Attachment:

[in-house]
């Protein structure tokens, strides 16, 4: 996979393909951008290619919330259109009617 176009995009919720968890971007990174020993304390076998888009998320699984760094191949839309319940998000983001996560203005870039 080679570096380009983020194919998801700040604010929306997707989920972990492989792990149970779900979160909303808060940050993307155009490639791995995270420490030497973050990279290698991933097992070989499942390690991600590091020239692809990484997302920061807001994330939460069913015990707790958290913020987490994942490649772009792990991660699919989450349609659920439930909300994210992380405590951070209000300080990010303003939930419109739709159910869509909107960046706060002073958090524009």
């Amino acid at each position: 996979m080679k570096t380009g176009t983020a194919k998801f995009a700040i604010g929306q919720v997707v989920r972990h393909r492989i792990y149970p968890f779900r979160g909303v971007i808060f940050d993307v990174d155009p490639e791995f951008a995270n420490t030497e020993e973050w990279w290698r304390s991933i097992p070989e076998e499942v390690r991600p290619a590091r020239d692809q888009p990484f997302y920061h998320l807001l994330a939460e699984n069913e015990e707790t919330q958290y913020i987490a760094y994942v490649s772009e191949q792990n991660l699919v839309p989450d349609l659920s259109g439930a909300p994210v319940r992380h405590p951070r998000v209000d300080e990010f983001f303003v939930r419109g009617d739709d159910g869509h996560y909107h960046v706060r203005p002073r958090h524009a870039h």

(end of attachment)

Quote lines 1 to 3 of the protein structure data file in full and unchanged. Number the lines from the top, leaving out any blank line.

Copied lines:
[in-house]
């Protein structure tokens, strides 16, 4: 996979393909951008290619919330259109009617 176009995009919720968890971007990174020993304390076998888009998320699984760094191949839309319940998000983001996560203005870039 080679570096380009983020194919998801700040604010929306997707989920972990492989792990149970779900979160909303808060940050993307155009490639791995995270420490030497973050990279290698991933097992070989499942390690991600590091020239692809990484997302920061807001994330939460069913015990707790958290913020987490994942490649772009792990991660699919989450349609659920439930909300994210992380405590951070209000300080990010303003939930419109739709159910869509909107960046706060002073958090524009």
């Amino acid at each position: 996979m080679k570096t380009g176009t983020a194919k998801f995009a700040i604010g929306q919720v997707v989920r972990h393909r492989i792990y149970p968890f779900r979160g909303v971007i808060f940050d993307v990174d155009p490639e791995f951008a995270n420490t030497e020993e973050w990279w290698r304390s991933i097992p070989e076998e499942v390690r991600p290619a590091r020239d692809q888009p990484f997302y920061h998320l807001l994330a939460e699984n069913e015990e707790t919330q958290y913020i987490a760094y994942v490649s772009e191949q792990n991660l699919v839309p989450d349609l659920s259109g439930a909300p994210v319940r992380h405590p951070r998000v209000d300080e990010f983001f303003v939930r419109g009617d739709d159910g869509h996560y909107h960046v706060r203005p002073r958090h524009a870039h």